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Martin Luther King Jr. is jostled in Memphis as the march he's leading on March 28, 1968 turns violent. Photo courtesy University of Memphis Libraries.

Featured Documentary: King's Last March

Martin Luther King Jr. was assassinated on April 4, 1968. More than four decades later, King remains one of the most vivid symbols of hope for racial unity in America. But that’s not the way he was viewed in the last year of his life.

Recent Posts

  • 02.04.16

    When School Vouchers Are Not a Leg Up

    School voucher programs are controversial because they allow students to use public funds to pay for private school. A new paper is one of the first to show a school voucher program actually lowering student test scores.
  • 01.28.16

    Learning Financial Literacy

    Most teenagers are not learning about personal finance in school, according to an annual survey on financial literacy. Our guest this week says that needs to change.
  • 01.21.16

    Questioning Inequalities in Higher Ed

    College was once considered the path of upward mobility in this country, and for many people, it still is. But research shows that the higher education system can actually work against poor and minority students, because they often end up at colleges with few resources and low graduation rates.
  • 01.15.16

    Learning as a Science

    What does research say about how students learn best? A group of deans from schools of education around the country has united to make sure future teachers are armed with information about what works in the classroom.


in collaboration with Spotlight on Poverty and Opportunity

Reduce government intervention

File under: government, less government

0 (0 votes)

From: Jonathan V., San Antonio, TX

Too often, a question of what can or should be done to address an identified problem implicitly places the burden on the collective -- and by extension, our government. This is seldom a legitimate approach. We have to take control of our own lives and families. We need elected officials who understand that, despite good (sometimes) intentions, our government has done great damage to our general economy and way of life. It has penalized industriousness and subsidized idleness for generations. So changing our mindset is the first and most critical step toward reducing poverty. Get government out of the equation, and we'll put ourselves back to work.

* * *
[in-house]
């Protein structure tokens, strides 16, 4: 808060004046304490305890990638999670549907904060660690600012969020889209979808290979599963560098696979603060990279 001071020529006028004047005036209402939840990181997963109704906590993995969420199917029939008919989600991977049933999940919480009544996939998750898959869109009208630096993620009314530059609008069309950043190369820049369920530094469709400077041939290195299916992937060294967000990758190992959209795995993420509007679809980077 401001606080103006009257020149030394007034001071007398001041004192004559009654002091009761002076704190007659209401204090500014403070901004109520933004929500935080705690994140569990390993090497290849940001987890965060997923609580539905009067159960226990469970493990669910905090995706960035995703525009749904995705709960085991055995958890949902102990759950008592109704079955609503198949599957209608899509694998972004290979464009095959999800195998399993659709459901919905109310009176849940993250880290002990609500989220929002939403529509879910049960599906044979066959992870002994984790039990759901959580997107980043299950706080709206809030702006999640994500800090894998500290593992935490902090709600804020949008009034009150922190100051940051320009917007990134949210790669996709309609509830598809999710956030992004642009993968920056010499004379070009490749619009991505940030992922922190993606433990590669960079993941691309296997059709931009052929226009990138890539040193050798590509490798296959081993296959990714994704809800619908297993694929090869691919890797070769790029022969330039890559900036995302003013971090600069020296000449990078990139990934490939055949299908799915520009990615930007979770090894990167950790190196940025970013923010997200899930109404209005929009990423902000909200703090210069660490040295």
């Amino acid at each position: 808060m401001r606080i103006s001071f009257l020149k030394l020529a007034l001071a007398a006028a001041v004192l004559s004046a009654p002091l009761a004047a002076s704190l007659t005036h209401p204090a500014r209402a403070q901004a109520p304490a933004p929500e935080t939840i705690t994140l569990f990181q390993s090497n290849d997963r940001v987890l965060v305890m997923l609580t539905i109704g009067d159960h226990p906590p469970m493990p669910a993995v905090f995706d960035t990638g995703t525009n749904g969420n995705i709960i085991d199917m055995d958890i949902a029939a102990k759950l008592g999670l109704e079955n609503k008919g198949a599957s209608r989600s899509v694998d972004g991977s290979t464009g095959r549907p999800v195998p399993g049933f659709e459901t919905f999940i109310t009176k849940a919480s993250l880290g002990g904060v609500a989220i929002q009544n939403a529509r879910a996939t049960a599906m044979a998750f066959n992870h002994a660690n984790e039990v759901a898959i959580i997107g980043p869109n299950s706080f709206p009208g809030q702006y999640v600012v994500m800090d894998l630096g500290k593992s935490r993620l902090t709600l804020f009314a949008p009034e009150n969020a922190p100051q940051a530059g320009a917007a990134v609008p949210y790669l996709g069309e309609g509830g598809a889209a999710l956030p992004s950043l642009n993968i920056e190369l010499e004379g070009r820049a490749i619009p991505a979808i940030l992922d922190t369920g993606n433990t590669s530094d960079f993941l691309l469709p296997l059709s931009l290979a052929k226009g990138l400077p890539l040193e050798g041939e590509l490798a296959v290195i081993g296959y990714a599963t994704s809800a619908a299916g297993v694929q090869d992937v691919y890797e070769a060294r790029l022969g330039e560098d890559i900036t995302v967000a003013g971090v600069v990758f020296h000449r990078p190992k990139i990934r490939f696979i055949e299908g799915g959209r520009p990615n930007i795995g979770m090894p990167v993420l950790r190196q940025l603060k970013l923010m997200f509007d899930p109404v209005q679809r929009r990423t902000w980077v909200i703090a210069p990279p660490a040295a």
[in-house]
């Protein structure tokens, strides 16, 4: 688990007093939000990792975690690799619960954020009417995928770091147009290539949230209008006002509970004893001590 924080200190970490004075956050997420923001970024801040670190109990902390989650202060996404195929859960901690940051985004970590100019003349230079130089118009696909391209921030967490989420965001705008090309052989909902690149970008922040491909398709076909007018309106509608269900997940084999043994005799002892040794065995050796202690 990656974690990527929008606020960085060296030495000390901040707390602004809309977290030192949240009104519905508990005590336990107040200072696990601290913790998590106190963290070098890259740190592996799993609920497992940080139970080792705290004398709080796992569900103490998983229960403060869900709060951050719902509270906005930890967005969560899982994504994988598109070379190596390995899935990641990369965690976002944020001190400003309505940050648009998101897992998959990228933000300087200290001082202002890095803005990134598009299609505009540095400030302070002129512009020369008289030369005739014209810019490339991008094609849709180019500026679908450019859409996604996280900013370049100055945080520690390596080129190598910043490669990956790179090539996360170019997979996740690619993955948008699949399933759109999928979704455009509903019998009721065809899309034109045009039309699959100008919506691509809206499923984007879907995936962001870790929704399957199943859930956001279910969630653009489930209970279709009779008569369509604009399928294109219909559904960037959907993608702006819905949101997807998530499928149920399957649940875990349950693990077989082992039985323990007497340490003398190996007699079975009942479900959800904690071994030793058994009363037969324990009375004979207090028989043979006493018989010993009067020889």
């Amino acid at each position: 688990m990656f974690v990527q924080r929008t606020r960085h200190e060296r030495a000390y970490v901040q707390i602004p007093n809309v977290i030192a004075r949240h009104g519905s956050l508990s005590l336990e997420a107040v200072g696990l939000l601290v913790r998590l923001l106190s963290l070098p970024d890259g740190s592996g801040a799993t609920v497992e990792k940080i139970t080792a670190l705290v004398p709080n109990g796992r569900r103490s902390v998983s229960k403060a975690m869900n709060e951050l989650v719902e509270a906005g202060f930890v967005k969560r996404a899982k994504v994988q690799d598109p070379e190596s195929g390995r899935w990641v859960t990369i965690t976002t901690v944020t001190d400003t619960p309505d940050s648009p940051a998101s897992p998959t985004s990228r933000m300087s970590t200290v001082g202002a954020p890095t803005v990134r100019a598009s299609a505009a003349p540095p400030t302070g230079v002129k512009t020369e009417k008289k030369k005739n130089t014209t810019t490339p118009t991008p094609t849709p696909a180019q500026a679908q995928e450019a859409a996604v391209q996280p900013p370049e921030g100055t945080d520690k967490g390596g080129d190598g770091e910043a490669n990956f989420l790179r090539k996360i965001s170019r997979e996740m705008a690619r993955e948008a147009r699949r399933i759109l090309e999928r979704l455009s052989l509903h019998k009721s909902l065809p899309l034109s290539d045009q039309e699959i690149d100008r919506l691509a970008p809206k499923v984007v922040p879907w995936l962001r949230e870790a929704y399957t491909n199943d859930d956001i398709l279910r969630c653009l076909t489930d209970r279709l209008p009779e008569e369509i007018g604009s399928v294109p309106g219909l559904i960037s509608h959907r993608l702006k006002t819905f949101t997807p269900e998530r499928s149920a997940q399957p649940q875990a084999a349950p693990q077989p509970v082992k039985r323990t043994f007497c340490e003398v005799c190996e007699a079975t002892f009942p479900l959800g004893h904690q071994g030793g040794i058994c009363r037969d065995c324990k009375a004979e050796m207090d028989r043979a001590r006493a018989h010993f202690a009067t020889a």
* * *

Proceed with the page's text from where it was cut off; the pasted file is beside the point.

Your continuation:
Comments:

American RadioWorks |
Martin Luther King Jr. is jostled in Memphis as the march he's leading on March 28, 1968 turns violent. Photo courtesy University of Memphis Libraries.

Featured Documentary: King's Last March

Martin Luther King Jr. was assassinated on April 4, 1968. More than four decades later, King remains one of the most vivid symbols of hope for racial unity in America. But that’s not the way he was viewed in the last year of his life.

Recent Posts

  • 02.04.16

    When School Vouchers Are Not a Leg Up

    School voucher programs are controversial because they allow students to use public funds to pay for private school. A new paper is one of the first to show a school voucher program actually lowering student test scores.
  • 01.28.16

    Learning Financial Literacy

    Most teenagers are not learning about personal finance in school, according to an annual survey on financial literacy. Our guest this week says that needs to change.
  • 01.21.16

    Questioning Inequalities in Higher Ed

    College was once considered the path of upward mobility in this country, and for many people, it still is. But research shows that the higher education system can actually work against poor and minority students, because they often end up at colleges with few resources and low graduation rates.
  • 01.15.16

    Learning as a Science

    What does research say about how students learn best? A group of deans from schools of education around the country has united to make sure future teachers are armed with information about what works in the classroom.